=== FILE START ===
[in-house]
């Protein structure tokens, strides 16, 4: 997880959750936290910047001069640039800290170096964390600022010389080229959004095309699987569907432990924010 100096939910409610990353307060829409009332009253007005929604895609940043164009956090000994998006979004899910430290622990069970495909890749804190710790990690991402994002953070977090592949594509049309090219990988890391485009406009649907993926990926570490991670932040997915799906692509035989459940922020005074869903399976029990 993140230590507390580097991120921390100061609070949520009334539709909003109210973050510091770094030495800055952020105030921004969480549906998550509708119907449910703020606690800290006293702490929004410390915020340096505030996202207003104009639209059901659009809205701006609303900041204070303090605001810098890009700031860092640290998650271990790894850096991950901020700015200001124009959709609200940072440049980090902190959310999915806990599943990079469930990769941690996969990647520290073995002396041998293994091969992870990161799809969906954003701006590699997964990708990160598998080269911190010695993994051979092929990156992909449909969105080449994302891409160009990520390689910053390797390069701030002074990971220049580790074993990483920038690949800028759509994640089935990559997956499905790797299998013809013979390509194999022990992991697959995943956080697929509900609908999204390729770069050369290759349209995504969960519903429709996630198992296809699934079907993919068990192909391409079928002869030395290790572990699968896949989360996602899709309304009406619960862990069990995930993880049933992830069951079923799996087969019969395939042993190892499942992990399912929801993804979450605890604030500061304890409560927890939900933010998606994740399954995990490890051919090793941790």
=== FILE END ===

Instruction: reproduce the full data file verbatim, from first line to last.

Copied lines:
[in-house]
């Protein structure tokens, strides 16, 4: 997880959750936290910047001069640039800290170096964390600022010389080229959004095309699987569907432990924010 100096939910409610990353307060829409009332009253007005929604895609940043164009956090000994998006979004899910430290622990069970495909890749804190710790990690991402994002953070977090592949594509049309090219990988890391485009406009649907993926990926570490991670932040997915799906692509035989459940922020005074869903399976029990 993140230590507390580097991120921390100061609070949520009334539709909003109210973050510091770094030495800055952020105030921004969480549906998550509708119907449910703020606690800290006293702490929004410390915020340096505030996202207003104009639209059901659009809205701006609303900041204070303090605001810098890009700031860092640290998650271990790894850096991950901020700015200001124009959709609200940072440049980090902190959310999915806990599943990079469930990769941690996969990647520290073995002396041998293994091969992870990161799809969906954003701006590699997964990708990160598998080269911190010695993994051979092929990156992909449909969105080449994302891409160009990520390689910053390797390069701030002074990971220049580790074993990483920038690949800028759509994640089935990559997956499905790797299998013809013979390509194999022990992991697959995943956080697929509900609908999204390729770069050369290759349209995504969960519903429709996630198992296809699934079907993919068990192909391409079928002869030395290790572990699968896949989360996602899709309304009406619960862990069990995930993880049933992830069951079923799996087969019969395939042993190892499942992990399912929801993804979450605890604030500061304890409560927890939900933010998606994740399954995990490890051919090793941790």